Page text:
Oklahoma v Sowards

Annotate this Case

Oklahoma v Sowards
1938 OK CR 75
82 P.2d 324
64 Okl.Cr. 430
Decided: 08/12/1938
Oklahoma Court of Criminal Appeals

(Syllabus by Editorial Staff of West Publishing Company.)

1. Criminal Law. Under statute authorizing appeal to the Criminal Court of Appeals by the state, the state has the right to appeal from an order sustaining a demurrer to an indictment or information and upon reserved questions, and such an appeal reserves for decision only questions of law where the indictment or information is dismissed and defendant discharged without direction or permission of the trial court to amend the information, or that the indictment be submitted to that or another grand jury. 22 Okla. St. Ann. § 1053.

2. Extortion. An allegation that property was obtained with the consent of the complaining witness is essential in an information attempting to charge the obtaining of property of another with his consent induced under color of official right, since consent is one of the elements of the crime. 21 Okla. St. Ann. § 1481.

3. Indictment and Information. Every essential element embraced in the definition of crime sought to be charged must be alleged in the information or in indictment, and if any of the essential elements are omitted, such omission cannot be supplied by intendment or implication.

4. Indictment and Information. Under statute, only one offense may be charged in the indictment or information, but where the same act may constitute different offenses, or the proof may be uncertain as to which of two or more offenses the accused may be guilty, the different offenses may be set forth in separate counts in the same indictment or information, and the accused may be convicted of either offense. 22 Okla. St. Ann. § 404.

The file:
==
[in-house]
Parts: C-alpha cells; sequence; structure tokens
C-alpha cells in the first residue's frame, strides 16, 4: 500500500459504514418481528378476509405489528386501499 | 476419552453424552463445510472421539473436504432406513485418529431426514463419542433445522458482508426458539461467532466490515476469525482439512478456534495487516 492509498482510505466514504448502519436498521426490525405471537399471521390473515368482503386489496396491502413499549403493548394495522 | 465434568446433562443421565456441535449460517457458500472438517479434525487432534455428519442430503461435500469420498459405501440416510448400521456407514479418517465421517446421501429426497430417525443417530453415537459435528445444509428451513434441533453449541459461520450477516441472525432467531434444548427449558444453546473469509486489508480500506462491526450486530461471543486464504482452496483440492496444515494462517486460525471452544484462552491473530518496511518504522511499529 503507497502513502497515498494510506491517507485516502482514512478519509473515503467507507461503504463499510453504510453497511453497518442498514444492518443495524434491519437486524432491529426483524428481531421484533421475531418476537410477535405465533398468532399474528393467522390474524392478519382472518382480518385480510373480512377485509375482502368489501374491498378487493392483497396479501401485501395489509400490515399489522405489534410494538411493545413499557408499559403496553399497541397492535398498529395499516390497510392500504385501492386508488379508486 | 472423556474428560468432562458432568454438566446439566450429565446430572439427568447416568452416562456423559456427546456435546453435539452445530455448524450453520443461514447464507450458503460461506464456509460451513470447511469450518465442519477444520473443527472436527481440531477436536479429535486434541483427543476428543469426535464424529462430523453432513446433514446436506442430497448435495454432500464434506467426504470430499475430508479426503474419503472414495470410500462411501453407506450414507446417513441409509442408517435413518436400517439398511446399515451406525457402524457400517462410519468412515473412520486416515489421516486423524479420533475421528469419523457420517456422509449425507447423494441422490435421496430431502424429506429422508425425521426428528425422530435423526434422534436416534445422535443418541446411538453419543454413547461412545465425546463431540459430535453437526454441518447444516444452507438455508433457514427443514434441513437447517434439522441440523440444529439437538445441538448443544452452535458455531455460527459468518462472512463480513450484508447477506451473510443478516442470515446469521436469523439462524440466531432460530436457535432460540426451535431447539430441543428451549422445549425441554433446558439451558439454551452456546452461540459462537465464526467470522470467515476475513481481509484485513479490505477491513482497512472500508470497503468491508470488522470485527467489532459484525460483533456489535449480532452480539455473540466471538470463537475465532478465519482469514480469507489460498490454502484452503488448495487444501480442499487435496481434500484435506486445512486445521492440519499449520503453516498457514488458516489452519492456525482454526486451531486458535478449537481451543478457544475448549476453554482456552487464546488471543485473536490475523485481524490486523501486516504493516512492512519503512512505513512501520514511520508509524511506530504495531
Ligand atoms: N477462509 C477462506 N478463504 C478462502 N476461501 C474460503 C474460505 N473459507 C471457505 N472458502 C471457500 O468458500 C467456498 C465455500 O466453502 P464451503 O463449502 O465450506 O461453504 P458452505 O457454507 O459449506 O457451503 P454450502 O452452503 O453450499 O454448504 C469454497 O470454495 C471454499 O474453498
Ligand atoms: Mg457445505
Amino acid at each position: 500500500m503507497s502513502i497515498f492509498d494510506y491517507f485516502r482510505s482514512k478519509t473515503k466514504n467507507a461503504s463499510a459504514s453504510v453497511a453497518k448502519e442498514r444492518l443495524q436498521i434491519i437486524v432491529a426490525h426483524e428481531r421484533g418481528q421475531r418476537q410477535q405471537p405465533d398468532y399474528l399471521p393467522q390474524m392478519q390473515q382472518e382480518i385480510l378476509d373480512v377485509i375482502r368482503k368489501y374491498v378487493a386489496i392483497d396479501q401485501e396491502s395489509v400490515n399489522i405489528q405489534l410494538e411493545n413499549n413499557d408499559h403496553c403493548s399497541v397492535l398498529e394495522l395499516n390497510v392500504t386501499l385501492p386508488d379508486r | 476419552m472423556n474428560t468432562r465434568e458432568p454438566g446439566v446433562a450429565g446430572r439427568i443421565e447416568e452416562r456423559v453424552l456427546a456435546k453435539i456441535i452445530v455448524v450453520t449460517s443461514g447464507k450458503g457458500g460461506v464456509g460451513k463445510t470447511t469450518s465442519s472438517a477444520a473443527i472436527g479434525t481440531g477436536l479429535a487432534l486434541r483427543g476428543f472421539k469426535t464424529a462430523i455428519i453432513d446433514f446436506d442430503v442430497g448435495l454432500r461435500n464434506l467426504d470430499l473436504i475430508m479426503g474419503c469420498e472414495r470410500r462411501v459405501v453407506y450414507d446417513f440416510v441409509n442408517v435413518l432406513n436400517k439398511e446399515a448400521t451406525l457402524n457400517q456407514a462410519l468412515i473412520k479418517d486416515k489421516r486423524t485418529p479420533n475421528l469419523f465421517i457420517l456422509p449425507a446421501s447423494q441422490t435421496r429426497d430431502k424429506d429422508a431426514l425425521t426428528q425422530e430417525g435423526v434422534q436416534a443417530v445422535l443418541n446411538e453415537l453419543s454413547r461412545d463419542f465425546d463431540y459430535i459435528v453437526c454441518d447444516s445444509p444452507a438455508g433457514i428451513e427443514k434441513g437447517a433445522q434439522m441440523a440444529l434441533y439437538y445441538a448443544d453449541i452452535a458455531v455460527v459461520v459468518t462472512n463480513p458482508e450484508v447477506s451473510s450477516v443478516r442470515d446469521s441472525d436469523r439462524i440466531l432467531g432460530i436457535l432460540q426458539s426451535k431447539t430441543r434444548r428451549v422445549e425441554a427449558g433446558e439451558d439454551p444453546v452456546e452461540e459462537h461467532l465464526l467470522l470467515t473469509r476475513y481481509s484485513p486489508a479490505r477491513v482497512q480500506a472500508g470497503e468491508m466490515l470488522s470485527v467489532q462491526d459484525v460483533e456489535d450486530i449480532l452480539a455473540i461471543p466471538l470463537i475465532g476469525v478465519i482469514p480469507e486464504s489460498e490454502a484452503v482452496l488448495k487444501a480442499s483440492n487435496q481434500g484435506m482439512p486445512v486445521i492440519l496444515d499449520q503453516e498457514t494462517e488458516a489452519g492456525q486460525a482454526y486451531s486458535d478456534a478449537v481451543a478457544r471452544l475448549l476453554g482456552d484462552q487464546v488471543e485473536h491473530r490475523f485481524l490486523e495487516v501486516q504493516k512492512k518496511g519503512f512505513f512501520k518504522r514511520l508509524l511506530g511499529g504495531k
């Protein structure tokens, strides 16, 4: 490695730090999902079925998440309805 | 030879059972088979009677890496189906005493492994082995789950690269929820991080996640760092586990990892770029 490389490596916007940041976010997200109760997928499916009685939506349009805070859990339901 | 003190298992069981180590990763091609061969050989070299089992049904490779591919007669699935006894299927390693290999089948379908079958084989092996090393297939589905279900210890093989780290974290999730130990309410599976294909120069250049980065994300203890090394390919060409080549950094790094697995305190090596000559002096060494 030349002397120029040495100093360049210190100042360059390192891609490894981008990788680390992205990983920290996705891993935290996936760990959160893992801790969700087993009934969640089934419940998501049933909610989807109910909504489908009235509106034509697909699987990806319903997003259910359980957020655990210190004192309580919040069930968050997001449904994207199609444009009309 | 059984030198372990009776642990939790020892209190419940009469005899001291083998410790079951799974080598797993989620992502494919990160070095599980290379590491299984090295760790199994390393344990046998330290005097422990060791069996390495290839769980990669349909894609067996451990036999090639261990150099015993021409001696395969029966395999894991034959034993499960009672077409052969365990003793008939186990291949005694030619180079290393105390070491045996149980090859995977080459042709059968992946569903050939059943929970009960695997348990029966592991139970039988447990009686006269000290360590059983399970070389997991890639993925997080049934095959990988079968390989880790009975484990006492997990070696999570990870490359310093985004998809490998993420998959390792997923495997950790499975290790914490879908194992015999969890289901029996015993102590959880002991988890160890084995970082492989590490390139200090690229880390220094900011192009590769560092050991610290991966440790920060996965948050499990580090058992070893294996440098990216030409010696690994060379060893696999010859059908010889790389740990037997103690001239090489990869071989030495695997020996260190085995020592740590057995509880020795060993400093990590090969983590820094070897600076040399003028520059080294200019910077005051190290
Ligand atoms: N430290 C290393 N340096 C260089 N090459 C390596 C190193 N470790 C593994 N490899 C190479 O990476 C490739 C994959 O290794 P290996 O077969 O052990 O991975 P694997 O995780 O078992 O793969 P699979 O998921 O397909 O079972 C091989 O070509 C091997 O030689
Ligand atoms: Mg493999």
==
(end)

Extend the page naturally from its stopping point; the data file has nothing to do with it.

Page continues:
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5. Indictment and Information. Where the same act may constitute different offenses, or the proof may be uncertain as to which of two or more offenses the accused may be guilty, the different offenses may be set forth in separate counts in the same indictment or information if the indictment or information shows on its face that the separate counts are all based on one and the same act or transaction. 22 Okla. St. Ann. § 404.

6. Indictment and Information. Where information charged highway maintenance superintendent and another with crime of extortion under color of official right, in first count, and in separate count charged violation of statute prohibiting administrative officer from receiving unauthorized emolument, and alleging that same acts of accused constituted basis for charging the different offenses, it was error to require the state to elect upon which count of the information it would prosecute. 21 Okla. St, Ann. §§ 269, 279, 1481, 1484; 22 Okla. St. Ann. § 404.

7. Officers. A "public office" is a right, authority and duty created and conferred by law, by which for a given period, either fixed by law or enduring at the pleasure of the creating power, an individual is invested with some portion of the sovereign functions of the government, to be exercised by him for the benefit of the public, and the individual so invested is a "public officer."